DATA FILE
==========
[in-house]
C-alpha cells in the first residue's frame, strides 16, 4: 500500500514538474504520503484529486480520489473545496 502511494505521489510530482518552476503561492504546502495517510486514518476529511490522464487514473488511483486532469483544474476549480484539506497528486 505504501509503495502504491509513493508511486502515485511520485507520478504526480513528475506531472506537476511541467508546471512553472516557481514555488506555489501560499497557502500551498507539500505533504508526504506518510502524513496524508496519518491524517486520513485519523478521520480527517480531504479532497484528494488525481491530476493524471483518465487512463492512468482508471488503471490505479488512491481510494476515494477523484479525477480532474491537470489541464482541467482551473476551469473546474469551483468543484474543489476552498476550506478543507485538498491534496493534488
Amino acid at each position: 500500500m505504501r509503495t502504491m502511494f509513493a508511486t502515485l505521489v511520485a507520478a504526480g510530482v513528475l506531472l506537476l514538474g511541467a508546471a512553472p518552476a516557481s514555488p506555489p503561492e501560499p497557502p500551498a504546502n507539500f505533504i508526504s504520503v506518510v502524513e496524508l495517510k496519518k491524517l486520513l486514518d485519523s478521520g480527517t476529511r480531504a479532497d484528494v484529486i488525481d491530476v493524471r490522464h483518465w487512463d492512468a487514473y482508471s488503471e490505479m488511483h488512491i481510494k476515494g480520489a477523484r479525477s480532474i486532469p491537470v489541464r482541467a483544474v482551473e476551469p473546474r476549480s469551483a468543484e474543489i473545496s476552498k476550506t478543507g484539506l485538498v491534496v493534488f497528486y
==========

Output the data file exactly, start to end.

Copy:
[in-house]
C-alpha cells in the first residue's frame, strides 16, 4: 500500500514538474504520503484529486480520489473545496 502511494505521489510530482518552476503561492504546502495517510486514518476529511490522464487514473488511483486532469483544474476549480484539506497528486 505504501509503495502504491509513493508511486502515485511520485507520478504526480513528475506531472506537476511541467508546471512553472516557481514555488506555489501560499497557502500551498507539500505533504508526504506518510502524513496524508496519518491524517486520513485519523478521520480527517480531504479532497484528494488525481491530476493524471483518465487512463492512468482508471488503471490505479488512491481510494476515494477523484479525477480532474491537470489541464482541467482551473476551469473546474469551483468543484474543489476552498476550506478543507485538498491534496493534488
Amino acid at each position: 500500500m505504501r509503495t502504491m502511494f509513493a508511486t502515485l505521489v511520485a507520478a504526480g510530482v513528475l506531472l506537476l514538474g511541467a508546471a512553472p518552476a516557481s514555488p506555489p503561492e501560499p497557502p500551498a504546502n507539500f505533504i508526504s504520503v506518510v502524513e496524508l495517510k496519518k491524517l486520513l486514518d485519523s478521520g480527517t476529511r480531504a479532497d484528494v484529486i488525481d491530476v493524471r490522464h483518465w487512463d492512468a487514473y482508471s488503471e490505479m488511483h488512491i481510494k476515494g480520489a477523484r479525477s480532474i486532469p491537470v489541464r482541467a483544474v482551473e476551469p473546474r476549480s469551483a468543484e474543489i473545496s476552498k476550506t478543507g484539506l485538498v491534496v493534488f497528486y